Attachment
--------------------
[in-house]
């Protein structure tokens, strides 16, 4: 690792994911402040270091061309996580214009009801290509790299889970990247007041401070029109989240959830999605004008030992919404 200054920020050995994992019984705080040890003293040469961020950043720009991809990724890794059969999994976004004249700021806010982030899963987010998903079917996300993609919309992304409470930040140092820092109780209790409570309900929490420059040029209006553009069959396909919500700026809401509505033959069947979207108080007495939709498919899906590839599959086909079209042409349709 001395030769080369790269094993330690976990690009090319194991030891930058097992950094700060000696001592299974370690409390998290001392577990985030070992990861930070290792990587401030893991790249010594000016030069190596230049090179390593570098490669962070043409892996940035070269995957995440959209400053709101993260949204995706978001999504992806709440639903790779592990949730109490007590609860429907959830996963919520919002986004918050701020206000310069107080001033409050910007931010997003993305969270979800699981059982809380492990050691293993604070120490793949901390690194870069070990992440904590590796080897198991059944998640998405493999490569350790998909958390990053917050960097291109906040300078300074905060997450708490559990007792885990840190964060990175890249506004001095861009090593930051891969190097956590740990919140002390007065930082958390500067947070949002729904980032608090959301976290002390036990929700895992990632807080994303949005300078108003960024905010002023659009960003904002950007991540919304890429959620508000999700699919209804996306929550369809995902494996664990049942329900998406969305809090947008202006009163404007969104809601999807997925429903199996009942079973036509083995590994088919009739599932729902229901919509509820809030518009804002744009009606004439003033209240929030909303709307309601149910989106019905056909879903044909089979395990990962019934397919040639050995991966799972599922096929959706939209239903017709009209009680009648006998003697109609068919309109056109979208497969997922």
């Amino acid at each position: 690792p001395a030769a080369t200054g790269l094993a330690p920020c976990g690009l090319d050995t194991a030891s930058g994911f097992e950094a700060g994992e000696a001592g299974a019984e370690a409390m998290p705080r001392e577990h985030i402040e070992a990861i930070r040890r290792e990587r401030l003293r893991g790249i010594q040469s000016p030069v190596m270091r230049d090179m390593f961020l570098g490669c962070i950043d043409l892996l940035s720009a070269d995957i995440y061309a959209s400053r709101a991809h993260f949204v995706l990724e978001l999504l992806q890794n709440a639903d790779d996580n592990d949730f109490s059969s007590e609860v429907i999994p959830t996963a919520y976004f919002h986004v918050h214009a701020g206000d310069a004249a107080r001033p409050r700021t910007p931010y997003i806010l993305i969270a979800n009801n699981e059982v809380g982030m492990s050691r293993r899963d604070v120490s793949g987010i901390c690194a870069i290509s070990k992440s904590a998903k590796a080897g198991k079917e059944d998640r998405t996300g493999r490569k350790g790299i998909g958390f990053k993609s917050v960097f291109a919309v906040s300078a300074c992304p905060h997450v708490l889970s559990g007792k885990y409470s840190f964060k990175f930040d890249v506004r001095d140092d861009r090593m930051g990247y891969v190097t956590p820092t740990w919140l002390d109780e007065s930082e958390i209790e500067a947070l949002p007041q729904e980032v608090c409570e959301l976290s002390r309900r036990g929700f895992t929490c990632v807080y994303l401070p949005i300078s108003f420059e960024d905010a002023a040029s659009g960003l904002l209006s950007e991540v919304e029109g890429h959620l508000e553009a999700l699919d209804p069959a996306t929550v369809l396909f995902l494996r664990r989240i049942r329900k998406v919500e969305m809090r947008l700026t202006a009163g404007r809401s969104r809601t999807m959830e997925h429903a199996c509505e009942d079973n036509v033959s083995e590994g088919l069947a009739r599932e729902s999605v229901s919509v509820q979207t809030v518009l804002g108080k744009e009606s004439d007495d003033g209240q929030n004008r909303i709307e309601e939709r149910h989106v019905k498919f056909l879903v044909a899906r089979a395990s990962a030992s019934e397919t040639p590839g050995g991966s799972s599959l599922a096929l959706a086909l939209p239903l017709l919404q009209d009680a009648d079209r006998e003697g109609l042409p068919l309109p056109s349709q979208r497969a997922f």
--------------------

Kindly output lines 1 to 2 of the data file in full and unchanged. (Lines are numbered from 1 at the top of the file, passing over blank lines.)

[in-house]
């Protein structure tokens, strides 16, 4: 690792994911402040270091061309996580214009009801290509790299889970990247007041401070029109989240959830999605004008030992919404 200054920020050995994992019984705080040890003293040469961020950043720009991809990724890794059969999994976004004249700021806010982030899963987010998903079917996300993609919309992304409470930040140092820092109780209790409570309900929490420059040029209006553009069959396909919500700026809401509505033959069947979207108080007495939709498919899906590839599959086909079209042409349709 001395030769080369790269094993330690976990690009090319194991030891930058097992950094700060000696001592299974370690409390998290001392577990985030070992990861930070290792990587401030893991790249010594000016030069190596230049090179390593570098490669962070043409892996940035070269995957995440959209400053709101993260949204995706978001999504992806709440639903790779592990949730109490007590609860429907959830996963919520919002986004918050701020206000310069107080001033409050910007931010997003993305969270979800699981059982809380492990050691293993604070120490793949901390690194870069070990992440904590590796080897198991059944998640998405493999490569350790998909958390990053917050960097291109906040300078300074905060997450708490559990007792885990840190964060990175890249506004001095861009090593930051891969190097956590740990919140002390007065930082958390500067947070949002729904980032608090959301976290002390036990929700895992990632807080994303949005300078108003960024905010002023659009960003904002950007991540919304890429959620508000999700699919209804996306929550369809995902494996664990049942329900998406969305809090947008202006009163404007969104809601999807997925429903199996009942079973036509083995590994088919009739599932729902229901919509509820809030518009804002744009009606004439003033209240929030909303709307309601149910989106019905056909879903044909089979395990990962019934397919040639050995991966799972599922096929959706939209239903017709009209009680009648006998003697109609068919309109056109979208497969997922």